Petrus de Domarto
Petrus de Domarto (fl. c. 1445–1455) was a Franco-Flemish composer of the Renaissance. He was a contemporary and probable acquaintance of Ockeghem, and was the composer of at least one of the first unified mass cycles to be written in continental Europe.
Domarto's life is poorly documented. He was listed as a singer at the Church of Our Lady in Antwerp in 1449, five years after Ockeghem was known to be there, and there is evidence he was in Tournai in 1451. He had a high reputation (which makes the lack of documentation on his life curious), but even so was passed over for a post as master of the choirboys (in favor of Paulus Iuvenis). No other documentation on his life has yet come to light.
Music and reputation
Domarto's two mass settings, the Missa Spiritus almus and a Missa sine nomine, were famous at the time. The latter of the two may have been one of the earliest cyclic masses composed on the continent, most likely in the 1440s, and imitates some features of contemporary English composers such as Leonel Power. The Missa Spiritus almus, likely dating from the 1450s, is a cantus-firmus mass, with the melody always in the tenor, but with a changing rhythmic profile as it changes mensuration throughout the piece. The procedure was evidently influential on the next generation of composers, for it was still being copied in the 1480s, and Busnois may have based one of his own masses on the same method (the Missa O crux lignum). The theorist and writer Johannes Tinctoris criticised it for exactly the features that inspired other composers.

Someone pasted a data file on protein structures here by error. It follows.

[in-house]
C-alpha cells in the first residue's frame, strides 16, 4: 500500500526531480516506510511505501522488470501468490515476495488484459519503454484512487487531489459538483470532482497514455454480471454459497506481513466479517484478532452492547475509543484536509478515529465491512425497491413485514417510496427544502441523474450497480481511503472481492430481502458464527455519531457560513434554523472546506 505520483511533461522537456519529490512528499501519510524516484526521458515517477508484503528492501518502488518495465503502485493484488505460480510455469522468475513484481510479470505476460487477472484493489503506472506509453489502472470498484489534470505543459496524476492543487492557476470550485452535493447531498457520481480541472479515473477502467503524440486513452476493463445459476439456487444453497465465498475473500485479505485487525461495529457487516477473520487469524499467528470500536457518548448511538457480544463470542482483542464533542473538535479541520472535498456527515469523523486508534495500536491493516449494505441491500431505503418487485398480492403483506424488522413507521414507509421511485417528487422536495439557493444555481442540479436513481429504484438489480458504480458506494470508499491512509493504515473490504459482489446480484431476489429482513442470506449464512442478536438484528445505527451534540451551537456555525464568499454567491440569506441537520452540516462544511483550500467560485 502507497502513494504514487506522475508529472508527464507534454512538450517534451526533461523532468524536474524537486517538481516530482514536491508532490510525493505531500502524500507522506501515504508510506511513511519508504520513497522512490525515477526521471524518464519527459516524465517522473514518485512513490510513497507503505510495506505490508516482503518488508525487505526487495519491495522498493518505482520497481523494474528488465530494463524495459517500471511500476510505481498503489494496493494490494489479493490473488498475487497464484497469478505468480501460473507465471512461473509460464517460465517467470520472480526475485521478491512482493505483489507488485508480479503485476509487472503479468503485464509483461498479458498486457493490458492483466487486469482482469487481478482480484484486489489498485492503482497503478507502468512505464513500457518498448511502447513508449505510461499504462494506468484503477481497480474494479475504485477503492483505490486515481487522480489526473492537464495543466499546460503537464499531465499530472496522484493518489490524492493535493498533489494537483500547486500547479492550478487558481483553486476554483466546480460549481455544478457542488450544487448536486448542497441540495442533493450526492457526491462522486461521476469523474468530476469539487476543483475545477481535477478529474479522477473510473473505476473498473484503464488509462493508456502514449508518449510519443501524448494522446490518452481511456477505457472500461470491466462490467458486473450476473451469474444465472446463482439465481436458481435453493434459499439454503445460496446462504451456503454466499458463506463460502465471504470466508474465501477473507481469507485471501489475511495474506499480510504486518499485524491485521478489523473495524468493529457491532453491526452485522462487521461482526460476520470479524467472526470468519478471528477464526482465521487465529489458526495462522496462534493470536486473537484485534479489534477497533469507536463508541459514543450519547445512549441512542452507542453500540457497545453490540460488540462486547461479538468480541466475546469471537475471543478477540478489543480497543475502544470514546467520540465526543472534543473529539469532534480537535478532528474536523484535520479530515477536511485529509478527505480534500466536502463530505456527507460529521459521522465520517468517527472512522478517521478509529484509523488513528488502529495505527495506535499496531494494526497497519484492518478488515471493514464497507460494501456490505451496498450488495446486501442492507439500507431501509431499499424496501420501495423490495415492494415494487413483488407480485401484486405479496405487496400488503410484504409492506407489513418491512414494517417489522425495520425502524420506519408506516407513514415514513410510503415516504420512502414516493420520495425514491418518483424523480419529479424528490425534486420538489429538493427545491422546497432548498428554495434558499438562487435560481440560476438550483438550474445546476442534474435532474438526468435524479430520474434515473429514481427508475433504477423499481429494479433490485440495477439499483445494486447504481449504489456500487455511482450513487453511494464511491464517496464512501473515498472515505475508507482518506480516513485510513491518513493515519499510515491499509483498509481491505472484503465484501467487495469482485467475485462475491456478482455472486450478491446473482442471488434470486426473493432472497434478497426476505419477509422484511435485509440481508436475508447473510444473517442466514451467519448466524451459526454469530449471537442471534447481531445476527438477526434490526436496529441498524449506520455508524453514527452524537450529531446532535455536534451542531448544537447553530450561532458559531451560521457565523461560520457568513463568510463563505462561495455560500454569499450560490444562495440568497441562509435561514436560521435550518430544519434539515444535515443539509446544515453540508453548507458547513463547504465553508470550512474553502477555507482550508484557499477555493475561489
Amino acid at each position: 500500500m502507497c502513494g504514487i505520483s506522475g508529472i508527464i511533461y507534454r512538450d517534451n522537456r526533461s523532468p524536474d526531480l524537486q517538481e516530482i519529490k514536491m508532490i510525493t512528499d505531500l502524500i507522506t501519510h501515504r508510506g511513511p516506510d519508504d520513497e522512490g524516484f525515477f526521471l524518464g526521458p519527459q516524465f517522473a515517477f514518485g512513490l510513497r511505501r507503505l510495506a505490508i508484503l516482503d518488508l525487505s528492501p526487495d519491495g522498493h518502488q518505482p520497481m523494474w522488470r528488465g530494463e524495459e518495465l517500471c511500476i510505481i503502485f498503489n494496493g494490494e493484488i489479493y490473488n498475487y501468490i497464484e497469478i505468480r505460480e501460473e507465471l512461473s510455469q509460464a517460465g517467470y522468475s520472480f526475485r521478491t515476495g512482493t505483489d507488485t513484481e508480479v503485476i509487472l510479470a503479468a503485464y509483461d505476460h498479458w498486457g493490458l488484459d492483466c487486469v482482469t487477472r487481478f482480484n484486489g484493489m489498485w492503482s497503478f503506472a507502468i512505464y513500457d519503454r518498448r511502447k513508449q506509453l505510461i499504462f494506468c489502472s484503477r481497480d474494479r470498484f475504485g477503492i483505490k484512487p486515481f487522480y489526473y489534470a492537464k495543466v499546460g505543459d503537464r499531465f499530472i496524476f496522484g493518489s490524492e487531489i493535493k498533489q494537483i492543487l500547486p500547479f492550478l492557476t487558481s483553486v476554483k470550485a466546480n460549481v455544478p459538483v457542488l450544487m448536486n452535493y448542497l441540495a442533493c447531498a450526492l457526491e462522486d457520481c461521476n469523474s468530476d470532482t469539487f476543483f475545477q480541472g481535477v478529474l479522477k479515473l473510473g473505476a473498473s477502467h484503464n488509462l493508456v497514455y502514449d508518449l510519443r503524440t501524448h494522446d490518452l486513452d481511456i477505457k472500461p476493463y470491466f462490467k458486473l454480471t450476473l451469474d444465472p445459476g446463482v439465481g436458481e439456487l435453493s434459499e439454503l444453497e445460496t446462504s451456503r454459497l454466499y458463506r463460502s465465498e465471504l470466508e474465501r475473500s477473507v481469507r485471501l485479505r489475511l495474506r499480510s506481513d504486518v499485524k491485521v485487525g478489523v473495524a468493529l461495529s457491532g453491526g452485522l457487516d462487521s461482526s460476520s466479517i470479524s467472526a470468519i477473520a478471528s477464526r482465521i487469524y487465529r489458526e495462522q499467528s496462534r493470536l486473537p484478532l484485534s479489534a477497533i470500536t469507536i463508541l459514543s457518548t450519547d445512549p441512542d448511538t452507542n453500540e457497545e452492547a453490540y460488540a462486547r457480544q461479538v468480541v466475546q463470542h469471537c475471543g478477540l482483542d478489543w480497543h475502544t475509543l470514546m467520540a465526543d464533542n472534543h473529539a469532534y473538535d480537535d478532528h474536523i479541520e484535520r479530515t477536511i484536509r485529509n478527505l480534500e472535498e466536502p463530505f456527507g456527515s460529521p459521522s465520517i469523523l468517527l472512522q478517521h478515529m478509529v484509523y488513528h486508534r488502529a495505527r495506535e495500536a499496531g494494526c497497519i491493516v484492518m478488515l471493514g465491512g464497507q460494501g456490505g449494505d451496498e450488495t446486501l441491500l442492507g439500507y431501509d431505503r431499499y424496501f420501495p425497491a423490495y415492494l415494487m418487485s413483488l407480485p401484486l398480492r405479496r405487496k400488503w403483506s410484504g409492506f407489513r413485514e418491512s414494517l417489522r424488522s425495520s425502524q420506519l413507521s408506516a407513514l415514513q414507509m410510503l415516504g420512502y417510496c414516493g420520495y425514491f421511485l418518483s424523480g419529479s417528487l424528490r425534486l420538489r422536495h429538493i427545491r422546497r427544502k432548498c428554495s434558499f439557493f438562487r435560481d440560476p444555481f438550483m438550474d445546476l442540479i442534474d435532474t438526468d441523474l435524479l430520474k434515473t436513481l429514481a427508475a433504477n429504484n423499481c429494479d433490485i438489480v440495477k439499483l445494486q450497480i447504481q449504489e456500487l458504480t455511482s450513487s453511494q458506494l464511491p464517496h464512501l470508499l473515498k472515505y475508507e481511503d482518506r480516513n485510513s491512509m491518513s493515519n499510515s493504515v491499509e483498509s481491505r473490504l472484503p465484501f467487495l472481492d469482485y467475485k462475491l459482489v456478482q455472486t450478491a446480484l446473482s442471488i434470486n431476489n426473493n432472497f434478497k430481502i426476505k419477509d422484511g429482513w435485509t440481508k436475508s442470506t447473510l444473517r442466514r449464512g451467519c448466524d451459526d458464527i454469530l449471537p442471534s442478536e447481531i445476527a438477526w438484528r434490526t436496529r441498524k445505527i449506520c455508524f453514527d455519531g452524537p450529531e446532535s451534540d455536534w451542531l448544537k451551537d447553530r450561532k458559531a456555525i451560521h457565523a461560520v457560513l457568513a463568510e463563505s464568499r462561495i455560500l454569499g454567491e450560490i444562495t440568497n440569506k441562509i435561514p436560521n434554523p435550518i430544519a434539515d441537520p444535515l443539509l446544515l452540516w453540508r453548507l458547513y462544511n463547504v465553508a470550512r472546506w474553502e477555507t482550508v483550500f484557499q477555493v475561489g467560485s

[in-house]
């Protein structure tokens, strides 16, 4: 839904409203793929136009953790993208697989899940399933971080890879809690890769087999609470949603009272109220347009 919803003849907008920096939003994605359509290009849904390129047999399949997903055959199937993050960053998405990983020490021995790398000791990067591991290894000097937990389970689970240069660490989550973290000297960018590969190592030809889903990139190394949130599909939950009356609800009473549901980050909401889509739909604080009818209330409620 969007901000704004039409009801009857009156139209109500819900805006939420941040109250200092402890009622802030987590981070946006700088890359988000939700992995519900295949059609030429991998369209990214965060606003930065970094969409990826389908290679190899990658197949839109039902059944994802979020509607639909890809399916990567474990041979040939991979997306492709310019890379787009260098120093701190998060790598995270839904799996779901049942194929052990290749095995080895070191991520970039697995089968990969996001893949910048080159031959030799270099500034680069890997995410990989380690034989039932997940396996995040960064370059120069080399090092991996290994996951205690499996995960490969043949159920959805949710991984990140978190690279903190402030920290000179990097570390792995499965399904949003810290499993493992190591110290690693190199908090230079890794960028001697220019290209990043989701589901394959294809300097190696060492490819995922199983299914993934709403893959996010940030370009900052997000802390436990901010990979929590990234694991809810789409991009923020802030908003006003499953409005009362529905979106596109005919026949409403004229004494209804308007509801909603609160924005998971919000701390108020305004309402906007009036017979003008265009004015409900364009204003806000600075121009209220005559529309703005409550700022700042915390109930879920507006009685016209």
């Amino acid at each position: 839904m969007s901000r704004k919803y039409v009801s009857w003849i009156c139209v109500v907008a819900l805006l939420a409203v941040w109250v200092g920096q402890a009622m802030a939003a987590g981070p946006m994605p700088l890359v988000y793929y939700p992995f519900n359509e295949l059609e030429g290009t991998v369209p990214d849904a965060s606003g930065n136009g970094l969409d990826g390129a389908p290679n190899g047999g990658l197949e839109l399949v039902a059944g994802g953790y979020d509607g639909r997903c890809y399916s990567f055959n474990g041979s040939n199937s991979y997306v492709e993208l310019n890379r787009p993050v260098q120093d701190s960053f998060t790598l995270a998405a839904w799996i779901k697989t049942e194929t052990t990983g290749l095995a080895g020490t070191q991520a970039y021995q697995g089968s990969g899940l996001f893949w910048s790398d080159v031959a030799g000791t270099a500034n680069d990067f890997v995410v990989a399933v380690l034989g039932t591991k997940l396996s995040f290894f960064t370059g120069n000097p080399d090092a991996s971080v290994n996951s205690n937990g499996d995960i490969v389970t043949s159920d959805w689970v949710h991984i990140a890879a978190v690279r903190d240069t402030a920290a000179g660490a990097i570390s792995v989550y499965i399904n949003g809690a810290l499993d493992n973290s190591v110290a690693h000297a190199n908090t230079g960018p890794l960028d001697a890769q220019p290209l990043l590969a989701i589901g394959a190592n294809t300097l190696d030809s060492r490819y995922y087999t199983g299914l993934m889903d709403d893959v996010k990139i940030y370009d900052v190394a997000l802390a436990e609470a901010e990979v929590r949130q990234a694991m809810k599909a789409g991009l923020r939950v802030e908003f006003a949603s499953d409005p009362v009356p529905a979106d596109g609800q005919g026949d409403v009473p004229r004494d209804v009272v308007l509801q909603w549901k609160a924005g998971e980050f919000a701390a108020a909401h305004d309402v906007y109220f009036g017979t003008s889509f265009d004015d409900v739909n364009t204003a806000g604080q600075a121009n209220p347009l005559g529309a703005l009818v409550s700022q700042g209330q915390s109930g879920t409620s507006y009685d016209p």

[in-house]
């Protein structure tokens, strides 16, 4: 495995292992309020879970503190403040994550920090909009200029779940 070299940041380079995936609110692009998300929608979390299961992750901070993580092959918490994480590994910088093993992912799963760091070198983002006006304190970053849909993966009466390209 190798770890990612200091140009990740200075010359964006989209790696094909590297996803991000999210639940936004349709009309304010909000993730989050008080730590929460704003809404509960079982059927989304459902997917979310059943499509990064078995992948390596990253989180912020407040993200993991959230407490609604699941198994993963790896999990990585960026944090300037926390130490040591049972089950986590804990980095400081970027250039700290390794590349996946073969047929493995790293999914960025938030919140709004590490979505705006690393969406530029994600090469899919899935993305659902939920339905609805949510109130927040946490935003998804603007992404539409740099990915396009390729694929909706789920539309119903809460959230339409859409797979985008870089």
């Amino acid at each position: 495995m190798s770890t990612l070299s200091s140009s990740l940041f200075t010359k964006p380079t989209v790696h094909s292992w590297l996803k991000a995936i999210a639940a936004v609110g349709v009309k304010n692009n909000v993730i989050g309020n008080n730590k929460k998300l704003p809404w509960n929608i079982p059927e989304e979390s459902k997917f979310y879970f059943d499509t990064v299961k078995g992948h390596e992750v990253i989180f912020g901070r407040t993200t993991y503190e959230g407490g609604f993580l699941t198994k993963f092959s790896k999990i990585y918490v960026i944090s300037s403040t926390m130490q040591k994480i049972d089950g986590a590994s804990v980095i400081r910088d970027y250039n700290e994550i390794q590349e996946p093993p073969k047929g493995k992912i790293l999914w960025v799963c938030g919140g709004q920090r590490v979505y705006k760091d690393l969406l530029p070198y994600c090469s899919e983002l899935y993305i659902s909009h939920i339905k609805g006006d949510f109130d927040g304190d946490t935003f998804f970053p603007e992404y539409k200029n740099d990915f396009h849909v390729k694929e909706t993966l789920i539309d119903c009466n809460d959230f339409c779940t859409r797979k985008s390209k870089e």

- Missa Spiritus almus (four voices)
- Missa sine nomine (three voices)
Rondeaux, each for three voices:
- Chelui qui est tant plain de duel
- Je vis tous jours en esperance
- Wegman, Grove online
- Wegman, Rob. L. Macy, ed. Petrus de Domarto. Grove Music Online. Retrieved 28 October 2010. (subscription required)
- Gustave Reese, Music in the Renaissance. New York, W.W. Norton & Co., 1954. (ISBN 0-393-09530-4)
- Fabrice Fitch, Johannes Ockeghem: Masses and Models. Paris, Honoré Champion Éditeur, 1997. ISBN 2-85203-735-1